Down and Dirty CD Recommendations
I’m headed to SXSW tomorrow, so this music blog will go dark for the better part of the week, but expect daily updates on the festival on the site’s SXSW page starting Thursday.
In the meantime, I’d be remiss if I didn’t offer some ultra-quick recommendations. The following are worth a spin:
Autechre – “Quaristice”
Autechre’s ninth album lures you in with a gorgeously subdued opener, “Altibzz,” but that track’s heavenly spell soon breaks as the album gives way to over an hour’s worth of nervous, glitchy beats and barely structured ambience. Unsurprisingly, given its length—20 tracks and 73 minures—Quaristice is uneven, but that’s what makes it such a thrill. The dramatic shifts in mood and texture keep you on your toes.
Black Eyes & Neckties – “Apparition!”
I’m always on the lookout for good punk, but judging from how little I’ve found lately, I must be falling asleep at the post. These Portlanders, however, generously dish out everything I’ve been seeking for in spades: biting but tuneful songs, shouted vocals, big hooks, obvious nods to D.C. and, to set them apart, some funeral organ. Black Eyes & Neckties are a horror-punk group, but they’re never grotesque as much as they are morose. Murder scenes abound, but we’re spared the nitty-gritty, severed-artery details.
EMC – “The Show”
The long delayed debut from the underground rap supergroup of Masta Ace, Punchline, Wordsworth and Milwaukee’s diamond Stricklin is a logical extension of Masta Ace’s late career albums, but even better—unashamed red meat for the backpackers who believe hip-hop begins at DJ Premier and Pete Rock and ends at 9th Wonder. I haven’t heard a better rap single this year than “Leak It Out.”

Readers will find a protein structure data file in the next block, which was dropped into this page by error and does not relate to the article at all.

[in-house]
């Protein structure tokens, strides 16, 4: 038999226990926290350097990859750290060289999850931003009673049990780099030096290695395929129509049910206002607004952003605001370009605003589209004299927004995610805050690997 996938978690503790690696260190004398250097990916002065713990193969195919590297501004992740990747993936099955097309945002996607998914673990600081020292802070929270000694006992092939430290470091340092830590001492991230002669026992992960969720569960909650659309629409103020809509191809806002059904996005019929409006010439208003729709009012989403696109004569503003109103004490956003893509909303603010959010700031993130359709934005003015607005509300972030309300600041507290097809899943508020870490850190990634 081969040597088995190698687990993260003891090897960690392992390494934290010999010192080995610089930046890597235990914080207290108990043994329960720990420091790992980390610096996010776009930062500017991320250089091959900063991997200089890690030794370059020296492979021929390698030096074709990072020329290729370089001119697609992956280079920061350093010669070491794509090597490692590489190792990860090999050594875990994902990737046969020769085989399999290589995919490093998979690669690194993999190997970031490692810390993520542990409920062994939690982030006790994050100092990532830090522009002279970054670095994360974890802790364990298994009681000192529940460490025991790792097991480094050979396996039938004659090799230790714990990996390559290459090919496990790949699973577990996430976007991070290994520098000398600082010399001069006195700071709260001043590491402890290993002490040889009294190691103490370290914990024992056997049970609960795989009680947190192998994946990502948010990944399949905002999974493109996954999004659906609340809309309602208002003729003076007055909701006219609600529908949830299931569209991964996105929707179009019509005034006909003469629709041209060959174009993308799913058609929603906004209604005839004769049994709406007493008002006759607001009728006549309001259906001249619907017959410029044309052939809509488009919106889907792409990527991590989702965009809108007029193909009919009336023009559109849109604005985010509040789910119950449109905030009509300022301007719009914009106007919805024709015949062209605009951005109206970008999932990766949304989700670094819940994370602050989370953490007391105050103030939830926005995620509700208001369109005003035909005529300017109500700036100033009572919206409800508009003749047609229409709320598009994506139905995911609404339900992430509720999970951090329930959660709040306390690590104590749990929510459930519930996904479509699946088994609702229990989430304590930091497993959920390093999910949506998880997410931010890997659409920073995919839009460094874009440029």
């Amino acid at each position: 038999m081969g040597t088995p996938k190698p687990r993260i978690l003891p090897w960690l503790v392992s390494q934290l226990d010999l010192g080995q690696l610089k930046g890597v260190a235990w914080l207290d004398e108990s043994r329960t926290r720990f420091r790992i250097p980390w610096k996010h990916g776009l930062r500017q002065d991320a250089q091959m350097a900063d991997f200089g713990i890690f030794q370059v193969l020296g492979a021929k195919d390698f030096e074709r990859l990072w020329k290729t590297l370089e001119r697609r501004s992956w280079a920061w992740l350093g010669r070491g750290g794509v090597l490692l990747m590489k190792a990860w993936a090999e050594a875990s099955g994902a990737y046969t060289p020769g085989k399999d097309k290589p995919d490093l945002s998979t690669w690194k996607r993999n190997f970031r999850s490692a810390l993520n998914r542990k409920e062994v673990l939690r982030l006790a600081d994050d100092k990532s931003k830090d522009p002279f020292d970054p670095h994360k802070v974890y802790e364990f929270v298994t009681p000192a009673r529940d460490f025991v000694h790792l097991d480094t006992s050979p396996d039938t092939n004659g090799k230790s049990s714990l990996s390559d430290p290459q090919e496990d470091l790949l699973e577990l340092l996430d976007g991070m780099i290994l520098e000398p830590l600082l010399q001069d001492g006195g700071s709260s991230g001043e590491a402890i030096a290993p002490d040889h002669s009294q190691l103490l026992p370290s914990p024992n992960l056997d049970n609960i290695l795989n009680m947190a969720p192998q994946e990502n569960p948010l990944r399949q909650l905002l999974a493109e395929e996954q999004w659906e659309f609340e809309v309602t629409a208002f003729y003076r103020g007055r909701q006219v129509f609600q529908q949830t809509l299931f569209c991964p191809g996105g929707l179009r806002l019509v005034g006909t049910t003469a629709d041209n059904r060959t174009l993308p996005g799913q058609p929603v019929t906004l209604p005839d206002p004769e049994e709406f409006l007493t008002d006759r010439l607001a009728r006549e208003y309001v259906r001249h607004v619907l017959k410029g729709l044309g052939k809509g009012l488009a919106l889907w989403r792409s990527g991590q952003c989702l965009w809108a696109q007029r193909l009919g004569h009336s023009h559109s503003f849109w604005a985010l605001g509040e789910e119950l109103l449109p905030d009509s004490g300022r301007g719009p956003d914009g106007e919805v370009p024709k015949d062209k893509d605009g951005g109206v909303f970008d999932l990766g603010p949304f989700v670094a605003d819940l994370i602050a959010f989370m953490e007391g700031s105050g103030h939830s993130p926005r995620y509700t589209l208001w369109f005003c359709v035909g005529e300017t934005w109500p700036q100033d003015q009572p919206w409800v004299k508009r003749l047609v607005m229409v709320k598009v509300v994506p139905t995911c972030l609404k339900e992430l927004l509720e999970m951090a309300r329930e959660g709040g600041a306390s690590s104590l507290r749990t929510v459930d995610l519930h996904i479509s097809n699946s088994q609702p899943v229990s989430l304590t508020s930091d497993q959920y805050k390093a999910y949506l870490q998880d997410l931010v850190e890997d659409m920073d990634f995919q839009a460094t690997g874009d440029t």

Los Campesinos! – “Hold On Now, Youngster…”
Los Campesinos! don’t need any more blogger endorsements: They’re already well on their way to becoming one of this year’s breakout bands, so it’s arguably in their interest to avoid Vampire Weekend-levels of overexposure. I’ll join their chorus of supporters anyway. I love this album—not just because it’s one of the most vital, hyper indie-punk records released since Dismemberment Plan grew up then broke up; but because it captures that fleeting, youthful concupiscence most bands outgrow by the time they cut a professional record. Even on the songs that aren’t about romance and sexual desire—and their aren’t many of them—there’s so much pining in these worked-up boy/girl vocals that the group can barely contain themselves. Hold On Now, Youngster… is the sound of youths in heat, pretending to party when all they’re really looking for is a chance to rub up against each other.